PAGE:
Trouble with agent

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  • Trouble with agent

    My property is being “looked after” by a managing agent. He is not (to my knowledge) a member of any association. I agreed to take him on because I knew him from when he worked for my previous managing agents. As I knew him, and had had no problems with him, we didn’t enter into any formal arrangement i.e. no contract – we just shook on it like proper gentlemen! Now things are turning pear-shaped, my rents are being paid later and later and I am actually owed a lot of money at this point.

    I now realise how stupid I’ve been (so I don’t need anyone coming on and telling me so as has happened in the past), but if anyone has any advice I’d be really grateful.

    Can I insist on a contract now and, if so, who should I get to draw it up (I’m based in London NW10)?

    Can I approach my tenants and tell them to stop paying him and to pay me instead?

    Can I approach a reputable managing agent and ask them to take it over (I have two sets of tenants on short term lets)

    Any other helpful suggestions?

    I’m pretty much at the end of my tether at the moment, so any help would be most gratefully received

  • #2
    Is the rent being paid late to you by the agent or because the tenants are paying late ?

    If the tenants are paying late I'm afraid there's not much the agent can do apart from chasing the rent (without it becoming harrassement).
    In that case you could try and evict the tenants for being in arrears.

    If it's the agent who isn't forwarding the money however I am not certain what would be the best approach.
    One thing you can do I suppose is write to the agent telling him you want all the money due to be paid to you within 7 days or you will go to court.

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    • #3
      Thanks Jennifer

      I'm pretty sure the tenants are paying him on time. He's said as much while flannelling me about his bank not processing payments out of his account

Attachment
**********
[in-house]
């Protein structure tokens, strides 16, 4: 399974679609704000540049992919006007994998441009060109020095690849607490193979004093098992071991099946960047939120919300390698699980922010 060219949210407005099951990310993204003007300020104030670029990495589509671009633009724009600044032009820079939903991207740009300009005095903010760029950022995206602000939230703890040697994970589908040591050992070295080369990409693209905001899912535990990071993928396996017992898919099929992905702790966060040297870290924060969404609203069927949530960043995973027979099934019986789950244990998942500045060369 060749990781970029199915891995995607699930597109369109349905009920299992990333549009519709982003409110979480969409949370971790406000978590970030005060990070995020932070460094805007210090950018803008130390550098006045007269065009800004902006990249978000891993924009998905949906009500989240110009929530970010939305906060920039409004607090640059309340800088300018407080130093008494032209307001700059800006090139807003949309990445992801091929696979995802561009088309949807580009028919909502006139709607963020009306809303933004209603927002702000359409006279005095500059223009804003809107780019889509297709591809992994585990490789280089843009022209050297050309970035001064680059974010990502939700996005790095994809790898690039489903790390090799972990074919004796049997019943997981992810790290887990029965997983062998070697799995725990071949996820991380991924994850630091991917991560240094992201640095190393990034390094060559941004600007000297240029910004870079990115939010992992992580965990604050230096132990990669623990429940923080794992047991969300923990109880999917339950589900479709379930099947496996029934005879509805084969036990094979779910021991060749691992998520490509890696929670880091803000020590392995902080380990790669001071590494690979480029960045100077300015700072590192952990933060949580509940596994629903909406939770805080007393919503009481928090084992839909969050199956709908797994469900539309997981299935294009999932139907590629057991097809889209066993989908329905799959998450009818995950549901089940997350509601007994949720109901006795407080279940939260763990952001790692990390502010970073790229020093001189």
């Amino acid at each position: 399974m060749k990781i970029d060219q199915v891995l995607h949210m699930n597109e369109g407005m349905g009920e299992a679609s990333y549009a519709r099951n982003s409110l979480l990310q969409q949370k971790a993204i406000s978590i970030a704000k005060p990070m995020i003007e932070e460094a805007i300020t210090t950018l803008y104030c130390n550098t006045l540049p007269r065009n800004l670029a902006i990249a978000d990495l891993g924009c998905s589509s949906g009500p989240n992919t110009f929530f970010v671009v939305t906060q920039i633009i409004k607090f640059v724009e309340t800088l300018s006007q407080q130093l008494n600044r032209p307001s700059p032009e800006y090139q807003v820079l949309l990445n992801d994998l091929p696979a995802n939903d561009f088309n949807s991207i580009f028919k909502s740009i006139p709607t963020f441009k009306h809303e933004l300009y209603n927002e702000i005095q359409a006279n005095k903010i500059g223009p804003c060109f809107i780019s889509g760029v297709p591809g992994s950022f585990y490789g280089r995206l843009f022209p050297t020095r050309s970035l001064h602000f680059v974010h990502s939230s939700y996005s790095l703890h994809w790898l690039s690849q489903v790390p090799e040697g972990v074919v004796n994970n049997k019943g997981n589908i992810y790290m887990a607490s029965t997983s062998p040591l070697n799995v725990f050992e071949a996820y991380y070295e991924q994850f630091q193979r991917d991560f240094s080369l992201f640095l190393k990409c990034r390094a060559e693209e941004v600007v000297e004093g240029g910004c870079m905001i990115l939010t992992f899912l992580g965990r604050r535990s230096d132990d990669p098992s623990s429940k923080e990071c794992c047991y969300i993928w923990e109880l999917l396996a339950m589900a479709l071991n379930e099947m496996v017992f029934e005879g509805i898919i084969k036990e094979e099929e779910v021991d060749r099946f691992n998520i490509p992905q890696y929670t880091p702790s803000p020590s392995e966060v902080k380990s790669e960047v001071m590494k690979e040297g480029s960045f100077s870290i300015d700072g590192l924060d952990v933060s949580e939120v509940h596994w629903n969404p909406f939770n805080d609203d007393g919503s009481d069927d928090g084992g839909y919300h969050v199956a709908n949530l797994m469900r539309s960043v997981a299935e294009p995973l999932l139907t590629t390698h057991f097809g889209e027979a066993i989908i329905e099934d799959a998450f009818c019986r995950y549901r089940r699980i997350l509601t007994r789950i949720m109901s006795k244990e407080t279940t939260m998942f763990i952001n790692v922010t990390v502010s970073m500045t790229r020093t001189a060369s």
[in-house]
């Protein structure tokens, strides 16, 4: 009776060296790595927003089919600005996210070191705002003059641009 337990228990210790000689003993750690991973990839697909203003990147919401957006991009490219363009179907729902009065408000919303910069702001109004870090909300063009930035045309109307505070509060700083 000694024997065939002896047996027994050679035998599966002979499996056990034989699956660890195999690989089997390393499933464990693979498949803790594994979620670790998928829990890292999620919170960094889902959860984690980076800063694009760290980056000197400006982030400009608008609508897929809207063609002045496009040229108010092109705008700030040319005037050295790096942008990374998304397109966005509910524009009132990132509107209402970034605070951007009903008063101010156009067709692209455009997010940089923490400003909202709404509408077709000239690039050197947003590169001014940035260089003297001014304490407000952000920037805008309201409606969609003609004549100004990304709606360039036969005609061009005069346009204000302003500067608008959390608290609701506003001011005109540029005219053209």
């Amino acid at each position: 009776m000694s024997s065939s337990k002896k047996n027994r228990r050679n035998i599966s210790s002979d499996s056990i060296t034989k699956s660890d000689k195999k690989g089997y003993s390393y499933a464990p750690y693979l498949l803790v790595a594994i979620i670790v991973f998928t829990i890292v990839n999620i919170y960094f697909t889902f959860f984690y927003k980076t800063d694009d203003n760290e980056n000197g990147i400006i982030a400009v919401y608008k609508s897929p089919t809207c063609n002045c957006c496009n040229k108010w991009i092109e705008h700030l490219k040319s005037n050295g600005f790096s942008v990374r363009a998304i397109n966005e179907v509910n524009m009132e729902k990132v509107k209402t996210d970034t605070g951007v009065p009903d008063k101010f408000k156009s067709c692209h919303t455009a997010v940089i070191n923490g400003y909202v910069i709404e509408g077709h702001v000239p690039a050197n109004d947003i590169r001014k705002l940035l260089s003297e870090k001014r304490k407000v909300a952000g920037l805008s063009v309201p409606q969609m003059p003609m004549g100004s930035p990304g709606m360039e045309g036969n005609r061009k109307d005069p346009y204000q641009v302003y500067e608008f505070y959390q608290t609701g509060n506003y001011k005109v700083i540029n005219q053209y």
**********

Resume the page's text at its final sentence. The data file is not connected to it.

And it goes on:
Comment


      • #4
        Tell him to send you a cheque

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        • #5
          Originally posted by spw58
          I now realise how stupid I’ve been (so I don’t need anyone coming on and telling me so as has happened in the past), but if anyone has any advice I’d be really grateful.

          Can I insist on a contract now and, if so, who should I get to draw it up (I’m based in London NW10)?

          Can I approach my tenants and tell them to stop paying him and to pay me instead?

          Can I approach a reputable managing agent and ask them to take it over (I have two sets of tenants on short term lets)
          Not stupid, we all make mistakes
          Yes, you can ask for a contract but what difference would it make?
          Yes, you can ask the tenants to pay you direct, you can also insist on it.
          Yes, you can approach a reputable agent.

          As Jennifer says, ask him for a cheque but after it has cleared (assuming you get one), get rid of the agent. If you don't get a cheque, go to the small claims court.
          Who is holding the deposit, if it is the agent, you need a letter from the tenant instructing him to pass it on to you.

          Comment


          • #6
            The situation is this:
            1. There is nothing in law to say you must have written terms of business, it can be oral but of course leaves matters open to dispute. It is only a requirement if the agent is a member of ARLA/NAEA/RICS who all insist you must have one in writing.
            2. Contact the tenant to see whether they are paying rent on time to the agent. If so you know who's at fault.
            3. As you don't have written terms you can dispense with the agents services forthwith and without notice, nor can they make any additional charges if you do so.
            The advice I give should not be construed as a definitive answer, and is without prejudice or liability. You are advised to consult a specialist solicitor or other person of equal legal standing.

            Comment


            • #7
              I'm very gratefull to you all for the advice - I feel a bit more confident about taking matters forward now, and I guess I've learned that "friendship" and business don't necessarily mix well

              I'll let you know how it turns out

              Thanks again

              Steve

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